Springfield, ‘Sound City,’ his fans and a debut novel

Photo provided by Marleah Leslie & Associates -- Rick SpringfieldClassic rock star Rick Springfield performs Thursday, April 10, for the Manship Theatre Red Carpet Gala Fundraiser.
Photo provided by Marleah Leslie & Associates -- Rick SpringfieldClassic rock star Rick Springfield performs Thursday, April 10, for the Manship Theatre Red Carpet Gala Fundraiser.

In the 1970s, when he lived in Hollywood, Rick Springfield, future music and TV star, would walk down Hollywood Boulevard and see the names of famous show business people on the Hollywood Walk of Fame.

In May, Springfield, whose sales of 25 million records include 17 Top 40 hits, will get his own star on the Walk of Fame.

“It’s kind of weird to know that my name is going to be there,” he said in a phone interview.

In 1981, Australian native Springfield, then playing Dr. Noah Drake on the TV soap opera “General Hospital,” released his breakthrough American album, “Working Class Dog.” It features his guitar- and jealousy-driven, Grammy-winning hit, “Jessie’s Girl.”

Springfield issued an extended run of hits in the early ’80s, including “Don’t Talk to Strangers,” “An Affair of the Heart,” “I’ve Done Everything for You,” “Love Somebody” and “Human Touch.”

He continued his music and acting careers through the succeeding decades, but his profile has been especially high in recent years. The singer is prominently featured in the music documentary, “Sound City,” and its soundtrack album.

Dave Grohl, of Foo Fighters and Nirvana fame, directed “Sound City,” a film about Sound City, the now closed pre-digital age recording studio in Van Nuys, Calif. Fleetwood Mac, Neil Young, Tom Petty, Metallica, Nirvana, Springfield and many others made classic recordings there.

Springfield also performed for “Sound City” concerts featuring Stevie Nicks, Trent Reznor, John Fogerty and more, all backed by the Foo Fighters. Grohl, on stage with Springfield, expressed his appreciation for the 64-year-old singer-songwriter, saying, “I want to be Rick Springfield.”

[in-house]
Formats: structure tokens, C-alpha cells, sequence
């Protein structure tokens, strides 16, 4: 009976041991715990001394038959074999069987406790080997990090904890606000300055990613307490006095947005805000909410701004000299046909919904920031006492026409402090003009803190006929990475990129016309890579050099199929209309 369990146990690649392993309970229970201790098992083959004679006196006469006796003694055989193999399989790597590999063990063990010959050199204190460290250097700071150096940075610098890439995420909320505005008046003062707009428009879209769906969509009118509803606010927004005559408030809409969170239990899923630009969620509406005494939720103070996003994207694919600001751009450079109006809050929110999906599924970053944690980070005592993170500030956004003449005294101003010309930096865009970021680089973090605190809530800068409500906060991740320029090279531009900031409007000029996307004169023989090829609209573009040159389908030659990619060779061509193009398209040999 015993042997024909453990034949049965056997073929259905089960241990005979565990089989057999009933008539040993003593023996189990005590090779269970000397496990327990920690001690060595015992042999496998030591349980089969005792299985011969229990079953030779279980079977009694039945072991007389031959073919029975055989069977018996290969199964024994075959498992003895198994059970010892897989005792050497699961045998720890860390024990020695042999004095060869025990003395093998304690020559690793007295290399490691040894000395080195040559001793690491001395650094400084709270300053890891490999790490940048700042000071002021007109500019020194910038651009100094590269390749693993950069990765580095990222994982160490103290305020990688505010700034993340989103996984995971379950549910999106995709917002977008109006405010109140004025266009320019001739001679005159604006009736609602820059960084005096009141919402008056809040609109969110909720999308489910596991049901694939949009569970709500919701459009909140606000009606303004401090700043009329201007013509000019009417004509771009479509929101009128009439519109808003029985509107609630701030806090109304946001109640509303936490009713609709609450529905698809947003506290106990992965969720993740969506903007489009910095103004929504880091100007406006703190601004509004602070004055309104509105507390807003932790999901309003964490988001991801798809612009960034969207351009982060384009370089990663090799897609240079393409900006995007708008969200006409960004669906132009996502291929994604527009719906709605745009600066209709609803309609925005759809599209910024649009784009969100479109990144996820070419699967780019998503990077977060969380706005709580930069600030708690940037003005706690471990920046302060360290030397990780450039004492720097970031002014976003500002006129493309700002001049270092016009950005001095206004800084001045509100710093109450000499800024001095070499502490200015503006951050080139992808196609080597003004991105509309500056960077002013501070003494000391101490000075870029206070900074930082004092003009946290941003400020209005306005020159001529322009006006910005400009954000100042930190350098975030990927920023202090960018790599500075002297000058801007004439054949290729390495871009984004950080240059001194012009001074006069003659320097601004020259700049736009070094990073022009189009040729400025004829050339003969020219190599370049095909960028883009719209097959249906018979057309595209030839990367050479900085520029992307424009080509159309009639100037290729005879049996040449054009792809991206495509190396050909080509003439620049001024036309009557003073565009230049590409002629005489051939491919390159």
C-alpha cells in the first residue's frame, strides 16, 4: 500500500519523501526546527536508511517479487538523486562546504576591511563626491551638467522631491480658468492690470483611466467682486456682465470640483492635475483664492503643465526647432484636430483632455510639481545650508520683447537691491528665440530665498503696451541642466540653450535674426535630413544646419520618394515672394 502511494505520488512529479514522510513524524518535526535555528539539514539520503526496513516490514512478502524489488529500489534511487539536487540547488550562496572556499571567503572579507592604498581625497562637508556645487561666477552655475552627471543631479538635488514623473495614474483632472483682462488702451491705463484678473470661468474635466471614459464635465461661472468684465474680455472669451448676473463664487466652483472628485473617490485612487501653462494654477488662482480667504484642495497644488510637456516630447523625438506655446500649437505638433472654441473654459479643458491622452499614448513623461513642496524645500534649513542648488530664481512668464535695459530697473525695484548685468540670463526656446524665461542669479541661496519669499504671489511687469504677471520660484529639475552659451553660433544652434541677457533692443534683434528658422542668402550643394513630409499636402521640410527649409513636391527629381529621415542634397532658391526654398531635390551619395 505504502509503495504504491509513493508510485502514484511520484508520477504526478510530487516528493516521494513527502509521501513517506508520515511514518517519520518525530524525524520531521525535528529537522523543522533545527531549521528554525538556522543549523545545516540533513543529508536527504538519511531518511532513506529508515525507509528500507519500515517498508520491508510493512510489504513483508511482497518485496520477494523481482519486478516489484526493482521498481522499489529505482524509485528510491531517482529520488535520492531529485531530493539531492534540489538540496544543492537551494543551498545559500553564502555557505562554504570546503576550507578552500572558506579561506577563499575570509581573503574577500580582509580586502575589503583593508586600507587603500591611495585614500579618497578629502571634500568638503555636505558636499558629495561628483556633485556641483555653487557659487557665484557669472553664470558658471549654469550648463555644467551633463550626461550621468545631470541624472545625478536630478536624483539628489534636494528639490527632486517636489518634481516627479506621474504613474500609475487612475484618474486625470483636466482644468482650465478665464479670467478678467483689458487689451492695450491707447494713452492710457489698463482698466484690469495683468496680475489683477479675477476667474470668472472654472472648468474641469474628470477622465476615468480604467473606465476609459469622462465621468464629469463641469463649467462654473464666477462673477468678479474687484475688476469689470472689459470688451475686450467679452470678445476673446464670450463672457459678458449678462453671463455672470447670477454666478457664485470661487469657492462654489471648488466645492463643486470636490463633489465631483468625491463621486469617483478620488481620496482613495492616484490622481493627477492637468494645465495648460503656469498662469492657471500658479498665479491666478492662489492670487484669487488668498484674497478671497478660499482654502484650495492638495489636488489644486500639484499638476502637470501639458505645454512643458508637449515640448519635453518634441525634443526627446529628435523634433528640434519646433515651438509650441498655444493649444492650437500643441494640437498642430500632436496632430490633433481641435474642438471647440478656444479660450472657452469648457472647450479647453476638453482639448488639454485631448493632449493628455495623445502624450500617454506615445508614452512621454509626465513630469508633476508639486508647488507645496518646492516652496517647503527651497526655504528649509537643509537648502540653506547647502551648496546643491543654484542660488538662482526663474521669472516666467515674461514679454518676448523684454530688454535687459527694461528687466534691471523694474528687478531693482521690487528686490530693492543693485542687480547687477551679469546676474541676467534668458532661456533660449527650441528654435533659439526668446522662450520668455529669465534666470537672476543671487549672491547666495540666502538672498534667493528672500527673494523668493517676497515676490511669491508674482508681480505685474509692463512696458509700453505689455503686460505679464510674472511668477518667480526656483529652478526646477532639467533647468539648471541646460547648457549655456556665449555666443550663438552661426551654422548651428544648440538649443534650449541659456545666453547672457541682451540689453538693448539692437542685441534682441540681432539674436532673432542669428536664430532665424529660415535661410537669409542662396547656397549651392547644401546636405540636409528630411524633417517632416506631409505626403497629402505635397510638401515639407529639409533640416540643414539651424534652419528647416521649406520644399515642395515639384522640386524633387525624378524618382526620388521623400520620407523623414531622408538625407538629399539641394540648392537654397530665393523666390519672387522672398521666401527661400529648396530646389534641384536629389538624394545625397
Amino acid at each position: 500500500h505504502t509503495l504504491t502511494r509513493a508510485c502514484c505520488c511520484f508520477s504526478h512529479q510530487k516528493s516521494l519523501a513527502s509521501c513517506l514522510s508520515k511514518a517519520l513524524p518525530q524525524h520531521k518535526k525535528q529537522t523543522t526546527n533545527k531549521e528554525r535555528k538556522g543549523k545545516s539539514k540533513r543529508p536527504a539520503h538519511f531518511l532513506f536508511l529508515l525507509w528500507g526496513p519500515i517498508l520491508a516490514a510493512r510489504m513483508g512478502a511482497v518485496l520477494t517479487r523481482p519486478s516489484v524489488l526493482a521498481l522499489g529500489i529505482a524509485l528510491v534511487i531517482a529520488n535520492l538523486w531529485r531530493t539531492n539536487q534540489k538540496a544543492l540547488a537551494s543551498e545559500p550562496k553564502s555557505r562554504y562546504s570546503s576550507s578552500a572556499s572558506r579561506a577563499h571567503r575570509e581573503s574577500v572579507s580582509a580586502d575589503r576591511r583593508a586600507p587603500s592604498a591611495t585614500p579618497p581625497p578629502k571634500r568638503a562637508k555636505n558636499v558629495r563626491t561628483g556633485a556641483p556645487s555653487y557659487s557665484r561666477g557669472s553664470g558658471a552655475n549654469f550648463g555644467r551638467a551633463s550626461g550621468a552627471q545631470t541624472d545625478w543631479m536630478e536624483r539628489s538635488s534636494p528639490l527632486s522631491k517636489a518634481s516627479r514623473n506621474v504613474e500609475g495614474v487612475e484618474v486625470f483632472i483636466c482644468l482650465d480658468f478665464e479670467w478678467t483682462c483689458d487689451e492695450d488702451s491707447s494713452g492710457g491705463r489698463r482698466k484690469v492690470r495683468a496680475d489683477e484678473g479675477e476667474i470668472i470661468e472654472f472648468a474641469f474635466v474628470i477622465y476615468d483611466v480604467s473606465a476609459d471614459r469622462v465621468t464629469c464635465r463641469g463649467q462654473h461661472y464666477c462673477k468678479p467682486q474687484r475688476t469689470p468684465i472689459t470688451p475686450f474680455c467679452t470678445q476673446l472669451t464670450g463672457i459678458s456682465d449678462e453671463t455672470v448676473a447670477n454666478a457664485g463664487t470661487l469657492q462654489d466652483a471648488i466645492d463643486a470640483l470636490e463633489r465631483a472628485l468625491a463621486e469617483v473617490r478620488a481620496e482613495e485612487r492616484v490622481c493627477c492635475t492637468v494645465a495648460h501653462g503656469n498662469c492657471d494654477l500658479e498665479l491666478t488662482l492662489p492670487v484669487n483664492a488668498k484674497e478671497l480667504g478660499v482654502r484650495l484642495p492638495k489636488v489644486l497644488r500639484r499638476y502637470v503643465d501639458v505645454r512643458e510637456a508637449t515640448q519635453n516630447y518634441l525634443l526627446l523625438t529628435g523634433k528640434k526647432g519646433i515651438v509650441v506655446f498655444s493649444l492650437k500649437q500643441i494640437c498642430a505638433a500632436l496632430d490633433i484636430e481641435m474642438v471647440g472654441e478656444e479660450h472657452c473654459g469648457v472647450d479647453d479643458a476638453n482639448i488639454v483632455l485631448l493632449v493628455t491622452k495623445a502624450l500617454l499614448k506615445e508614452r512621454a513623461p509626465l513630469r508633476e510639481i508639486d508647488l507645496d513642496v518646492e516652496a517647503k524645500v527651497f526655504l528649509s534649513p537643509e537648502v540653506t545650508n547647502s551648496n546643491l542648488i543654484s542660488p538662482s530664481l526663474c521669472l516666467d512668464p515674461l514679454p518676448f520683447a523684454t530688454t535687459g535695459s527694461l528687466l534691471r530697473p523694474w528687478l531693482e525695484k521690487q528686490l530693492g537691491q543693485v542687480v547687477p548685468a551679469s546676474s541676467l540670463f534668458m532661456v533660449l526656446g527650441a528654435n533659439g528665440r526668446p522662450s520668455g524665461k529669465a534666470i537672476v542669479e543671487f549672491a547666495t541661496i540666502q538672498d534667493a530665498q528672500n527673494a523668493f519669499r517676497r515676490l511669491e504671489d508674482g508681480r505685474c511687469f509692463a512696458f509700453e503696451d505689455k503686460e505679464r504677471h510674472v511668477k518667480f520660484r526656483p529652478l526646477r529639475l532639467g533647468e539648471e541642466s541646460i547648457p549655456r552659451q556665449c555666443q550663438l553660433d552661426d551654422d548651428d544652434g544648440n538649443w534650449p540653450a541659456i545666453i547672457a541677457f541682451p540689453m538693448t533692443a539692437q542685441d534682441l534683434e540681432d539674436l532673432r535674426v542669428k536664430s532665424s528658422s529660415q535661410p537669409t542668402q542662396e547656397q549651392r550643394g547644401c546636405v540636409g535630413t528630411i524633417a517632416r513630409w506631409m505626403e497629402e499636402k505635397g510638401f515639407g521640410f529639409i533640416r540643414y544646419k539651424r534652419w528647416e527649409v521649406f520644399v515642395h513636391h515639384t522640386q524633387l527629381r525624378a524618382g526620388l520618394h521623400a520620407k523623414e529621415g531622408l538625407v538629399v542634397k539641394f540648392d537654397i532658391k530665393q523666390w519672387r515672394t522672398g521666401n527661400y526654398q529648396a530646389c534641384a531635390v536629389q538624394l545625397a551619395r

“Dave did a fabulous job on the documentary,” Springfield said. “He’s a music fan. He was the right guy to do something like this about this studio because he got it, totally. All of these songs went through this one recording console. There’s got to be some kind of mojo in it.”

In addition to Springfield’s appearance in the film, he and Grohl collaborated on a song, “The Man That Never Was,” that appears on the album, “Sound City: Real to Reel.”

Grohl and “Sound City” exposed Springfield to new audiences.

“Oh, definitely,” he said. “There’s nothing like a pat on the back from someone somebody else likes, to have them say, ‘Check this guy’s record out.’ I’ve heard someone say, ‘Oh, I love this’ and then checked it out because I like the artist who recommended it. So I’m sure there was some of that with the Foo Fighter fans.”

“Sound City” follows the release of another documentary featuring Springfield, “An Affair of the Heart.” The film chronicles the devotion the singer’s fans have for him.

“I didn’t have a lot to do with it, other than the filmmakers followed us around and did a couple of interviews,” he said. “They’ve got quite a bit of performing in there, but it’s really more of the fans’ story.

“Some of the things that are revealed, I had no idea about,” Springfield said. “People have been fans for 30 years. As their lives change, my music becomes important to them for different reasons. I’m not saying there’s anything particularly profound in anything I do, but the songs can take on greater meaning. The fans have a connection with the music. I understand that because I have that connection with artists’ music, too.”

Springfield released his 17th album, “Songs for the End of the World,” in October.

“We’re doing some of those songs in concert,” he said. “They fit very well with a lot of the old stuff. And I have a tough band. We play everything full tilt, so it all seems to coalesce.”

The singer’s autobiography, “Late, Late at Night,’ appeared in 2010. His next book, a novel called “Magnificent Vibration,” will be published in May.

“I wrote my autobiography by myself,” Springfield said. “My publisher loved my voice in it. She said I should take a shot at writing a novel because of my style. I’d always thought I’d be a writer but then music took over.”

“Magnificent Vibration” is an extreme book, definitely not autobiographical, he said.

“It’s dark humor with a serious side,” he said. “It’s about love, sex and death, yin-yang and the balance of the universe and trying to get laid. It covers a lot of ground.”